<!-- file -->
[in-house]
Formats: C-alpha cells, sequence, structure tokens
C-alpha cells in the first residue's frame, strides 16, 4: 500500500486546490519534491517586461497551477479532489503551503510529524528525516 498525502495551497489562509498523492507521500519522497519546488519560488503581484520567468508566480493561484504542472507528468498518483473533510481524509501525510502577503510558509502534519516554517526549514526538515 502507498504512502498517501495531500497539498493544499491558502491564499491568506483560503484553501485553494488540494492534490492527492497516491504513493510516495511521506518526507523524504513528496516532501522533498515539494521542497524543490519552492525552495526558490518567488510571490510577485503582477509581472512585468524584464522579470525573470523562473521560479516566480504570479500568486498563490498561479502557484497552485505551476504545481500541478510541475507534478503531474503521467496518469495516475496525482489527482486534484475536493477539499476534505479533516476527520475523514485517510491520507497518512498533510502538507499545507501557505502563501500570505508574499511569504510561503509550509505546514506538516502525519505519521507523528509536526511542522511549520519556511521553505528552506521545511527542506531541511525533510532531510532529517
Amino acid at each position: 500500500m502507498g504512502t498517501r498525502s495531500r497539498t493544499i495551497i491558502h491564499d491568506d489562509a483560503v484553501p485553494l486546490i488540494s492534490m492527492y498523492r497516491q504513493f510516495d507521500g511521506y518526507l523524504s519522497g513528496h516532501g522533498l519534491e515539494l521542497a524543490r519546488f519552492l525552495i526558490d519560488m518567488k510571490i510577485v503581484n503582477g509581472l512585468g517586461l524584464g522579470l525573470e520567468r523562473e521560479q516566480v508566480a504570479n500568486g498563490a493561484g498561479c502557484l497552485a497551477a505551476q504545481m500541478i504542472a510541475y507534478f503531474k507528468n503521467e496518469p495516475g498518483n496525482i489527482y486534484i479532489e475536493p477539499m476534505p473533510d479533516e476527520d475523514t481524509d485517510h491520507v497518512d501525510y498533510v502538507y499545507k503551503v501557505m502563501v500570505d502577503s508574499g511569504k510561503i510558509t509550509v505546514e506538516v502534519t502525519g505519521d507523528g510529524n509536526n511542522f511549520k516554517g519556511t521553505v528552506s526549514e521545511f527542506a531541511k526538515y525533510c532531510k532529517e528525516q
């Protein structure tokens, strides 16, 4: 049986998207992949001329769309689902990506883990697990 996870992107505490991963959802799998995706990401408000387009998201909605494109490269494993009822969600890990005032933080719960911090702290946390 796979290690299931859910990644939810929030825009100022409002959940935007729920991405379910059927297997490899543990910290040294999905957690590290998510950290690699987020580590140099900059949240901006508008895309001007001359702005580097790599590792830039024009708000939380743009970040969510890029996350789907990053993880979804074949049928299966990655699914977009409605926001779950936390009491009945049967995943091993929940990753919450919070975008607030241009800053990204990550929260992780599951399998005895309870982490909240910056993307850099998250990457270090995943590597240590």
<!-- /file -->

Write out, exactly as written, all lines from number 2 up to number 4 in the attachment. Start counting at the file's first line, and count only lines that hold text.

Formats: C-alpha cells, sequence, structure tokens
C-alpha cells in the first residue's frame, strides 16, 4: 500500500486546490519534491517586461497551477479532489503551503510529524528525516 498525502495551497489562509498523492507521500519522497519546488519560488503581484520567468508566480493561484504542472507528468498518483473533510481524509501525510502577503510558509502534519516554517526549514526538515 502507498504512502498517501495531500497539498493544499491558502491564499491568506483560503484553501485553494488540494492534490492527492497516491504513493510516495511521506518526507523524504513528496516532501522533498515539494521542497524543490519552492525552495526558490518567488510571490510577485503582477509581472512585468524584464522579470525573470523562473521560479516566480504570479500568486498563490498561479502557484497552485505551476504545481500541478510541475507534478503531474503521467496518469495516475496525482489527482486534484475536493477539499476534505479533516476527520475523514485517510491520507497518512498533510502538507499545507501557505502563501500570505508574499511569504510561503509550509505546514506538516502525519505519521507523528509536526511542522511549520519556511521553505528552506521545511527542506531541511525533510532531510532529517
Amino acid at each position: 500500500m502507498g504512502t498517501r498525502s495531500r497539498t493544499i495551497i491558502h491564499d491568506d489562509a483560503v484553501p485553494l486546490i488540494s492534490m492527492y498523492r497516491q504513493f510516495d507521500g511521506y518526507l523524504s519522497g513528496h516532501g522533498l519534491e515539494l521542497a524543490r519546488f519552492l525552495i526558490d519560488m518567488k510571490i510577485v503581484n503582477g509581472l512585468g517586461l524584464g522579470l525573470e520567468r523562473e521560479q516566480v508566480a504570479n500568486g498563490a493561484g498561479c502557484l497552485a497551477a505551476q504545481m500541478i504542472a510541475y507534478f503531474k507528468n503521467e496518469p495516475g498518483n496525482i489527482y486534484i479532489e475536493p477539499m476534505p473533510d479533516e476527520d475523514t481524509d485517510h491520507v497518512d501525510y498533510v502538507y499545507k503551503v501557505m502563501v500570505d502577503s508574499g511569504k510561503i510558509t509550509v505546514e506538516v502534519t502525519g505519521d507523528g510529524n509536526n511542522f511549520k516554517g519556511t521553505v528552506s526549514e521545511f527542506a531541511k526538515y525533510c532531510k532529517e528525516q